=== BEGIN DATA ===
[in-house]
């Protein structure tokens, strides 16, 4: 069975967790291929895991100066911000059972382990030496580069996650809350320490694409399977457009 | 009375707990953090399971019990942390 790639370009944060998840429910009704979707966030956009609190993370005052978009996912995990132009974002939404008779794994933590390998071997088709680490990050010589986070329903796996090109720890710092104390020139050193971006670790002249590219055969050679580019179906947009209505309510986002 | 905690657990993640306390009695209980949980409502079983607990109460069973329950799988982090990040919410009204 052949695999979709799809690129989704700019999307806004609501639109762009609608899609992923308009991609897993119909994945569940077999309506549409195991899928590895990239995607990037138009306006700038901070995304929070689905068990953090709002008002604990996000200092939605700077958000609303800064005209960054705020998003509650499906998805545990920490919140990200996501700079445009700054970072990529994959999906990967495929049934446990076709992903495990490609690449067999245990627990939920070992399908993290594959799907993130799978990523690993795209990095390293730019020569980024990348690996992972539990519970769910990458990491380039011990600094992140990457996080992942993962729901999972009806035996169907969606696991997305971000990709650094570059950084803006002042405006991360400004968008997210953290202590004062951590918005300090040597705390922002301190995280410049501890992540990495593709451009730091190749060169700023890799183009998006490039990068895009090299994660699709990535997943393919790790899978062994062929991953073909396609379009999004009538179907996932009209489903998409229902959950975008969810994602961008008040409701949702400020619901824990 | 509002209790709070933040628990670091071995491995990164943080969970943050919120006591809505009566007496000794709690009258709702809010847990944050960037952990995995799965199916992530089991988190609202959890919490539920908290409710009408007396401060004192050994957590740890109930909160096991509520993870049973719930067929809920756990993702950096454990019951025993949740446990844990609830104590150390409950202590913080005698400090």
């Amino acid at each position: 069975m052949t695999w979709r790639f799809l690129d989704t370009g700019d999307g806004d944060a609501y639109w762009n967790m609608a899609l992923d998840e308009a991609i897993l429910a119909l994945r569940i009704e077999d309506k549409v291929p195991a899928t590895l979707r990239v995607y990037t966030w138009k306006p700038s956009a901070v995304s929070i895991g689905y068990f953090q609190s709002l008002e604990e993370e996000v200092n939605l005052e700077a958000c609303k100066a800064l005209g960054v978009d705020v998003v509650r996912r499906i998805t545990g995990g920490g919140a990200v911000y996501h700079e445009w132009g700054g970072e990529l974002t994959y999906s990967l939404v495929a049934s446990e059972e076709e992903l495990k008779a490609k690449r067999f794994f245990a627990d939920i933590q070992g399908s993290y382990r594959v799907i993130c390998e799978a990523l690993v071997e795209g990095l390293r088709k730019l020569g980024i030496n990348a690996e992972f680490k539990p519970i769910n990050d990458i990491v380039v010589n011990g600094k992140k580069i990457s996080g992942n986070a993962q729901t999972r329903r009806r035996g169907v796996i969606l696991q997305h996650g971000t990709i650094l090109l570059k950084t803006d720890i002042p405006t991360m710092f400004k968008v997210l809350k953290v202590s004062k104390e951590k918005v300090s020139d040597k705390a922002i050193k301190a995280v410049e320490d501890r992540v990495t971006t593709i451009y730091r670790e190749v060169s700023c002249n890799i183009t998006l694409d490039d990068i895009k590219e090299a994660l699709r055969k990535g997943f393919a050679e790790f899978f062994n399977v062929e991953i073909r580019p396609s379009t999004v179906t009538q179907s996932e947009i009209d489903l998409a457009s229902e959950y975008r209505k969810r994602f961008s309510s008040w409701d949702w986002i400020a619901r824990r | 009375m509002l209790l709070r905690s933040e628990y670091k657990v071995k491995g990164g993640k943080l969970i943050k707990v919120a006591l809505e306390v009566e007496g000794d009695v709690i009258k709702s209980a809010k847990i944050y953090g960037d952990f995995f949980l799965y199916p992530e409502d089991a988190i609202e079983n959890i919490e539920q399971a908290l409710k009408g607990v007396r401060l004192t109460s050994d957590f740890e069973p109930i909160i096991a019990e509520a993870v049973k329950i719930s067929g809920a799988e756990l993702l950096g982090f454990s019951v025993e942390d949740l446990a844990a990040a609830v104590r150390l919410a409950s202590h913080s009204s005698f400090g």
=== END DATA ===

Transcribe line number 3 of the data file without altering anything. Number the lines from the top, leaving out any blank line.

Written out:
């Amino acid at each position: 069975m052949t695999w979709r790639f799809l690129d989704t370009g700019d999307g806004d944060a609501y639109w762009n967790m609608a899609l992923d998840e308009a991609i897993l429910a119909l994945r569940i009704e077999d309506k549409v291929p195991a899928t590895l979707r990239v995607y990037t966030w138009k306006p700038s956009a901070v995304s929070i895991g689905y068990f953090q609190s709002l008002e604990e993370e996000v200092n939605l005052e700077a958000c609303k100066a800064l005209g960054v978009d705020v998003v509650r996912r499906i998805t545990g995990g920490g919140a990200v911000y996501h700079e445009w132009g700054g970072e990529l974002t994959y999906s990967l939404v495929a049934s446990e059972e076709e992903l495990k008779a490609k690449r067999f794994f245990a627990d939920i933590q070992g399908s993290y382990r594959v799907i993130c390998e799978a990523l690993v071997e795209g990095l390293r088709k730019l020569g980024i030496n990348a690996e992972f680490k539990p519970i769910n990050d990458i990491v380039v010589n011990g600094k992140k580069i990457s996080g992942n986070a993962q729901t999972r329903r009806r035996g169907v796996i969606l696991q997305h996650g971000t990709i650094l090109l570059k950084t803006d720890i002042p405006t991360m710092f400004k968008v997210l809350k953290v202590s004062k104390e951590k918005v300090s020139d040597k705390a922002i050193k301190a995280v410049e320490d501890r992540v990495t971006t593709i451009y730091r670790e190749v060169s700023c002249n890799i183009t998006l694409d490039d990068i895009k590219e090299a994660l699709r055969k990535g997943f393919a050679e790790f899978f062994n399977v062929e991953i073909r580019p396609s379009t999004v179906t009538q179907s996932e947009i009209d489903l998409a457009s229902e959950y975008r209505k969810r994602f961008s309510s008040w409701d949702w986002i400020a619901r824990r | 009375m509002l209790l709070r905690s933040e628990y670091k657990v071995k491995g990164g993640k943080l969970i943050k707990v919120a006591l809505e306390v009566e007496g000794d009695v709690i009258k709702s209980a809010k847990i944050y953090g960037d952990f995995f949980l799965y199916p992530e409502d089991a988190i609202e079983n959890i919490e539920q399971a908290l409710k009408g607990v007396r401060l004192t109460s050994d957590f740890e069973p109930i909160i096991a019990e509520a993870v049973k329950i719930s067929g809920a799988e756990l993702l950096g982090f454990s019951v025993e942390d949740l446990a844990a990040a609830v104590r150390l919410a409950s202590h913080s009204s005698f400090g």